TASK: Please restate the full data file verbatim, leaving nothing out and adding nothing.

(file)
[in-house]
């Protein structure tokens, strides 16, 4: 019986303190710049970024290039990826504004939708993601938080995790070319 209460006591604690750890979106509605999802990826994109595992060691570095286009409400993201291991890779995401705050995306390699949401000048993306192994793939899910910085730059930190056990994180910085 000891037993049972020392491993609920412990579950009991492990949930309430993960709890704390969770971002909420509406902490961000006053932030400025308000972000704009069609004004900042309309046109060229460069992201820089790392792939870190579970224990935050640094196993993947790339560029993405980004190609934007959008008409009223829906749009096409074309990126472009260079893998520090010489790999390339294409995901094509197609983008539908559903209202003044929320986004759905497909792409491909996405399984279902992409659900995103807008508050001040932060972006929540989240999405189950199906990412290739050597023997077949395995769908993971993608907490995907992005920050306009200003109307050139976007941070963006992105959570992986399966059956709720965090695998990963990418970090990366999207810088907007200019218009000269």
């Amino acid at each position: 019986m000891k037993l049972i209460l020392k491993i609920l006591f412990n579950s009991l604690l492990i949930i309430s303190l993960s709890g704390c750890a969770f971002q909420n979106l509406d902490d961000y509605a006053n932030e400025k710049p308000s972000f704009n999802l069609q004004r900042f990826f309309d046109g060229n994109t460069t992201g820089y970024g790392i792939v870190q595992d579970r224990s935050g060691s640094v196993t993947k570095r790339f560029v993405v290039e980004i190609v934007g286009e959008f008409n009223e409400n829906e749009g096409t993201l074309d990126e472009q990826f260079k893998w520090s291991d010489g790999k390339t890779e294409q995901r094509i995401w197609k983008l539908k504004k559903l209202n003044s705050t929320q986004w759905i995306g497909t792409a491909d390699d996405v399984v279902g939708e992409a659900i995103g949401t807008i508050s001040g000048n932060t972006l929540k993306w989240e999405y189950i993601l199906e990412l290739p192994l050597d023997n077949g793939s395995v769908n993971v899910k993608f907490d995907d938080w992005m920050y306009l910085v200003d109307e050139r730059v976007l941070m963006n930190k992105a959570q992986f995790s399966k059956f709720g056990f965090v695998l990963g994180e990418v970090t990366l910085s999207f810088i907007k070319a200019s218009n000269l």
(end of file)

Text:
[in-house]
């Protein structure tokens, strides 16, 4: 019986303190710049970024290039990826504004939708993601938080995790070319 209460006591604690750890979106509605999802990826994109595992060691570095286009409400993201291991890779995401705050995306390699949401000048993306192994793939899910910085730059930190056990994180910085 000891037993049972020392491993609920412990579950009991492990949930309430993960709890704390969770971002909420509406902490961000006053932030400025308000972000704009069609004004900042309309046109060229460069992201820089790392792939870190579970224990935050640094196993993947790339560029993405980004190609934007959008008409009223829906749009096409074309990126472009260079893998520090010489790999390339294409995901094509197609983008539908559903209202003044929320986004759905497909792409491909996405399984279902992409659900995103807008508050001040932060972006929540989240999405189950199906990412290739050597023997077949395995769908993971993608907490995907992005920050306009200003109307050139976007941070963006992105959570992986399966059956709720965090695998990963990418970090990366999207810088907007200019218009000269």
């Amino acid at each position: 019986m000891k037993l049972i209460l020392k491993i609920l006591f412990n579950s009991l604690l492990i949930i309430s303190l993960s709890g704390c750890a969770f971002q909420n979106l509406d902490d961000y509605a006053n932030e400025k710049p308000s972000f704009n999802l069609q004004r900042f990826f309309d046109g060229n994109t460069t992201g820089y970024g790392i792939v870190q595992d579970r224990s935050g060691s640094v196993t993947k570095r790339f560029v993405v290039e980004i190609v934007g286009e959008f008409n009223e409400n829906e749009g096409t993201l074309d990126e472009q990826f260079k893998w520090s291991d010489g790999k390339t890779e294409q995901r094509i995401w197609k983008l539908k504004k559903l209202n003044s705050t929320q986004w759905i995306g497909t792409a491909d390699d996405v399984v279902g939708e992409a659900i995103g949401t807008i508050s001040g000048n932060t972006l929540k993306w989240e999405y189950i993601l199906e990412l290739p192994l050597d023997n077949g793939s395995v769908n993971v899910k993608f907490d995907d938080w992005m920050y306009l910085v200003d109307e050139r730059v976007l941070m963006n930190k992105a959570q992986f995790s399966k059956f709720g056990f965090v695998l990963g994180e990418v970090t990366l910085s999207f810088i907007k070319a200019s218009n000269l």